Wednesday, August 05, 2015



"Bloody Abe"?

When I recently wrote my low opinion of Abe Lincoln, stating that, having been responsible for the deaths of 750,000 Americans, his nickname shouldn’t have been “Honest Abe,” it should have been “Bloody Abe,” I expected some readers to spring to his defense. Instead, I heard from about a dozen people who agreed with me. That should teach me to never underestimate my readers.

They all acknowledged that his primary concern wasn’t the abolition of slavery, but the preservation of the Union, whatever the cost in other people’s lives.

But as it took the deaths of 750,000 young Americans, a number representing nearly three percent of the total population, I believe that only a Stalin, a Hitler or a Mao, would argue that preservation was worth the cost.

To me, the South’s desire to secede is like a wife who wants a divorce. But instead of granting it, the brutal husband beats her to within an inch of her life, turning her into an invalid, and, for good measure, murders most of their kids.

In the aftermath, making it even worse, historians and other assorted pinheads have gone around saying what a great guy he was.

SOURCE


12 comments:

Anonymous said...

A very disgusting post !
Without the efforts of Lincoln there would be two small, unimportant countries instead of the most magnificent nation the World has ever known.

Dean said...

Not only would there be two unimportant countries, but the abomination of slavery would have lasted much longer.

Use the Name, Luke said...

Lincoln wasn't concerned about abolishing slavery? The evidence suggests otherwise.

Use the Name, Luke said...

"This declared indifference, but, as I must think, covert real zeal for the spread of slavery, I cannot but hate. I hate it because of the monstrous injustice of slavery itself. I hate it because it deprives our republican example of its just influence in the world—enables the enemies of free institutions, with plausibility, to taunt us as hypocrites—causes the real friends of freedom to doubt our sincerity, and especially because it forces so many really good men amongst ourselves into an open war with the very fundamental principles of civil liberty—criticizing the Declaration of Independence, and insisting that there is no right principle of action but self-interest."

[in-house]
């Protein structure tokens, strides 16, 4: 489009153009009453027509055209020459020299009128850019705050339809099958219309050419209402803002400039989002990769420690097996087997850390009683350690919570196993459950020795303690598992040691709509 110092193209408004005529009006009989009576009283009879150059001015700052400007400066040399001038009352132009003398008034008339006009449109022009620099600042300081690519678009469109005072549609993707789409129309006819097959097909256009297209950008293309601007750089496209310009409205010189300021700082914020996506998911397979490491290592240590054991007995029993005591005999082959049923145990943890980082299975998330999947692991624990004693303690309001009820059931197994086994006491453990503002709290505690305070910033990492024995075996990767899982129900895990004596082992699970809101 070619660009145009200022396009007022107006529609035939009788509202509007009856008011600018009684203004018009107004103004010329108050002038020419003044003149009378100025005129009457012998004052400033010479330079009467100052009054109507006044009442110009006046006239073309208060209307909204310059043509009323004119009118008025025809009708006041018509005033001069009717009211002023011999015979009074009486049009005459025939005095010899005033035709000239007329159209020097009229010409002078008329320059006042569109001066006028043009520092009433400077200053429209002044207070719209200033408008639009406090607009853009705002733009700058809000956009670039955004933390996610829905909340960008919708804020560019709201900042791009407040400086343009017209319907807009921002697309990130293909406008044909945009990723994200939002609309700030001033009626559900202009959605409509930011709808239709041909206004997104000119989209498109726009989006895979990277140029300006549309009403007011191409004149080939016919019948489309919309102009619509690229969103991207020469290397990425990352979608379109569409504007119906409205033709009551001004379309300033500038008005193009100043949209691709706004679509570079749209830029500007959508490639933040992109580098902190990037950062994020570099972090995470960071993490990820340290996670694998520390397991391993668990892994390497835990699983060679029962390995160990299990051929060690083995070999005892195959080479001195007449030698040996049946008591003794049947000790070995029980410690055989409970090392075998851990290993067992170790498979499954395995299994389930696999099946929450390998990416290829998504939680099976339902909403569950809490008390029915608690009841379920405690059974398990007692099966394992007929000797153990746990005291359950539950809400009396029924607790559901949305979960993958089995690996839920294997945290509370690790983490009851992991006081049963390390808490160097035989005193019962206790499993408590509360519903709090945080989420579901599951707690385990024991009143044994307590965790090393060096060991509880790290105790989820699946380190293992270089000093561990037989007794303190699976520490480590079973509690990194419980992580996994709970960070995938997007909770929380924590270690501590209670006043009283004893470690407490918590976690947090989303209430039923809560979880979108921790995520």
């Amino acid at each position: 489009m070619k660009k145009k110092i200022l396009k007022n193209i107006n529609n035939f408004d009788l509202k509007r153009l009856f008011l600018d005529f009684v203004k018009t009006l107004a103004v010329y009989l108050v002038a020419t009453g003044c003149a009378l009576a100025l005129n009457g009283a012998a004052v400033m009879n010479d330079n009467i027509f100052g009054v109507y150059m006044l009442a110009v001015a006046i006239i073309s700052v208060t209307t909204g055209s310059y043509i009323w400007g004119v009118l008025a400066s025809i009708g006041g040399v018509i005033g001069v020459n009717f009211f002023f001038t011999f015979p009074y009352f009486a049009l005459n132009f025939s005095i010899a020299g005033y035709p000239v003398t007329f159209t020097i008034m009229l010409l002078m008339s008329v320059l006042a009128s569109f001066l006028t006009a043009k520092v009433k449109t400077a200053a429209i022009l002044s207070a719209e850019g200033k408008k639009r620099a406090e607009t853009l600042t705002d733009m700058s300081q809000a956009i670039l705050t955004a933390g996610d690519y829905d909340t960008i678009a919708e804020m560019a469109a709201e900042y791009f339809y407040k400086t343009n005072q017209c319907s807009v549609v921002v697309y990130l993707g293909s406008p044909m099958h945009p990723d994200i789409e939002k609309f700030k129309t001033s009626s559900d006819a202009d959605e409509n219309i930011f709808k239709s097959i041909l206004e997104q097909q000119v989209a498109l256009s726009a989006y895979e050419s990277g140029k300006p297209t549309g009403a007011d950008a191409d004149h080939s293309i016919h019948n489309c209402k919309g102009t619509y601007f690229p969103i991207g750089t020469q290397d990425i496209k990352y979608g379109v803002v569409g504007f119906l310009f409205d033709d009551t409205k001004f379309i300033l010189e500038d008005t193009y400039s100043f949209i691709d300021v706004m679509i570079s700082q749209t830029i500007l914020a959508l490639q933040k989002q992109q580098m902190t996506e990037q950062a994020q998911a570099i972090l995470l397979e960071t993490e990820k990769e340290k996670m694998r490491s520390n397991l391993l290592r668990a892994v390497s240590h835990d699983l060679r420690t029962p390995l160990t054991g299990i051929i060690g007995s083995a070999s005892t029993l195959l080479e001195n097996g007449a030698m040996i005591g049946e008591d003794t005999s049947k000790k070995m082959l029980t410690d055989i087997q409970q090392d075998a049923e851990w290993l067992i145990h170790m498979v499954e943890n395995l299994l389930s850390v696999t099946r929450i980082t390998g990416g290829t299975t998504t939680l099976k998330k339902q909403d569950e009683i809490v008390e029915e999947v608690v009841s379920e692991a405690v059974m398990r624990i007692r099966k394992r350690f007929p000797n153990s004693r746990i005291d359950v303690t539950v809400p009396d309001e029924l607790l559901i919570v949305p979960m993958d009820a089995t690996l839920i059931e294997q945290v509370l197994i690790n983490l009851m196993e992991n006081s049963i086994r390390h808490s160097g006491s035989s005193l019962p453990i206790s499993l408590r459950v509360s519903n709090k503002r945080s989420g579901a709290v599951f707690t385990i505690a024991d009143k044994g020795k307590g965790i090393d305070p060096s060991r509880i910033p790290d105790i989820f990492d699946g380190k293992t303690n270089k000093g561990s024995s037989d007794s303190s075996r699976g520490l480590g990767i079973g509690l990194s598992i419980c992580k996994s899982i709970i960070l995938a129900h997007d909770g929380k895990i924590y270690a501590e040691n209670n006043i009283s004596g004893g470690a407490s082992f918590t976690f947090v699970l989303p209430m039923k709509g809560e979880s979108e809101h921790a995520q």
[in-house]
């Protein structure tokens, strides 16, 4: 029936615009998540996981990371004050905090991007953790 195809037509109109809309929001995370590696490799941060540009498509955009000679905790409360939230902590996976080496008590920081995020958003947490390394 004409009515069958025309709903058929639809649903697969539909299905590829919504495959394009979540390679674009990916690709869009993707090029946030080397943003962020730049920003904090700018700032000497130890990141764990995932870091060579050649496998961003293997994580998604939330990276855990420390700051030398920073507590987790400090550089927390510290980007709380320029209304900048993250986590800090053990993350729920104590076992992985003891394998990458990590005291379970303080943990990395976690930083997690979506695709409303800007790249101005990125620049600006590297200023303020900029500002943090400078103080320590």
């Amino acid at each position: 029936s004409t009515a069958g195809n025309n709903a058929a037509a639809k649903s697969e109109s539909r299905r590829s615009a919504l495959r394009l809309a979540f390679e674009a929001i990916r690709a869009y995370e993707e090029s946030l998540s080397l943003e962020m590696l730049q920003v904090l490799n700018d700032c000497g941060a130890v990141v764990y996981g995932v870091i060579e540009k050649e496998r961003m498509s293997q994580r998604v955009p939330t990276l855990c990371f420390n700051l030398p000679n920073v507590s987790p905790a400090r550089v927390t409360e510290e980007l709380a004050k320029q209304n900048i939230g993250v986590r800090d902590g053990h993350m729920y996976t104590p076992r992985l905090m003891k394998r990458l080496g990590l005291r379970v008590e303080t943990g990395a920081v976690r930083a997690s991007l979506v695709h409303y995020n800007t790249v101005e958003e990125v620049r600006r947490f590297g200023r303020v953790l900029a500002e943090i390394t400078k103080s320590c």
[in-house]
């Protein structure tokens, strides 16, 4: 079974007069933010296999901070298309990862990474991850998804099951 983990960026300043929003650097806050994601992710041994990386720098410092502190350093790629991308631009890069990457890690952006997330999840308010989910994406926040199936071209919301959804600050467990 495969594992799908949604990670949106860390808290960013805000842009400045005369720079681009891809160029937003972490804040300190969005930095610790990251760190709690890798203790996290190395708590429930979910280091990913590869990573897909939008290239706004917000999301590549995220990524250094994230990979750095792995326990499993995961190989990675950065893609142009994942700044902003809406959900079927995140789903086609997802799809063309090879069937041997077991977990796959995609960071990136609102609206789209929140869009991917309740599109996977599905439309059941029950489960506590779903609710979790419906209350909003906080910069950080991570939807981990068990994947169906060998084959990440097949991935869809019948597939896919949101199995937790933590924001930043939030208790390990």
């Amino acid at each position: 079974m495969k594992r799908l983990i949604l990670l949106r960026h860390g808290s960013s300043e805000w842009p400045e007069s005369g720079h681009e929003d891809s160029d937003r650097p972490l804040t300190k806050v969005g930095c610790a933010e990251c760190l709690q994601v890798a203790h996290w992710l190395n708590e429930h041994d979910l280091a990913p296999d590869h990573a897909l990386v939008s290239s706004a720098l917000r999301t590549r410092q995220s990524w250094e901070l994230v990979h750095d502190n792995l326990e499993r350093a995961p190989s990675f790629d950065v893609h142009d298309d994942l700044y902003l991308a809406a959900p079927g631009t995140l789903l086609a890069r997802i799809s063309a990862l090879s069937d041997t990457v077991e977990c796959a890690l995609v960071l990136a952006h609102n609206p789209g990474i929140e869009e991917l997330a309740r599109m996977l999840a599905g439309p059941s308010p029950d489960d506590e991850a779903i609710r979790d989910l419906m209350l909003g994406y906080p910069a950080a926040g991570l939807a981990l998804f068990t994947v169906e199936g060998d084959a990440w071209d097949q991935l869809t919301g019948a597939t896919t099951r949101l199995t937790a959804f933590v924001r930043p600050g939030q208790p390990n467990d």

— Abraham Lincoln during the Lincoln-Douglas debates, August 21, 1858

Anonymous said...

"That should teach me to never underestimate my readers."

That should teach me to never underestimate the stupidity of my readers.

There, fixed it for ya.

Anonymous said...

The civil war was much more about states right vs federal rights than about he side issue of slavery. Much like the fight going on now about marriage or legalization. Who should have the right to choose for it's people, the state, or the fed?

Anonymous said...

Anon 4:10:

The Civil War had many causes depending on who you were reading, who you were listening to and what interests you had.

While it is easy to say that the war was about "states rights vs federal rights," the fact of the matter is that the number one "state right" the southern states were fighting for was slavery. There is simply no way around that.

Anonymous said...

I have never understood the idea that it was Lincoln who caused the Civil War or in this case, an article that tries to make the case that Lincoln was responsible for 750,000 dead.

It was not Lincoln who initiated an armed rebellion against the United States - it was the southern states. It was not Lincoln personally or a Federal gun that fired first - it was a Southern battery that fired the first shot.

The problem with Lincoln is that he did expand Federal authority and in some cases ignore and breech the US Constitution. The question is then "is there a higher moral law than the Constitution that we should follow in times of crisis?"

I don't know that answer, but when you look at Lincoln's actions and even his inactions at a time when there were those around him who despised him and literally wanted him to be dead or removed from office, his navigation of those angry waters can only be seen as brilliant.

Nothing illustrates that better than when Lincoln was elected, the State of Maryland was solidly pro slavery to the point where the train carrying Lincoln to the White House had to rerouted to slip through Baltimore undetected.

When Lincoln's body returned to Illinois, the train going through Baltimore was mobbed with people in grief who had changed their mind on slavery and Lincoln.

Like him or hate him, Lincoln had a way about him that made people who got to know him respect and love him.

Bird of Paradise said...

Liberals again trying to destroy american icon and replace them with their favorite crinimals like Micheal Brown and Trayvon Martin

stinky said...

JJR,

If Lincoln's concern had only been preservation of the Union, he would have simply conceded on the issue of slavery.

Anonymous said...

The pity was that Lincoln didn't repatriate the slaves back to Africa.

Use the Name, Luke said...

Well said, 5:36!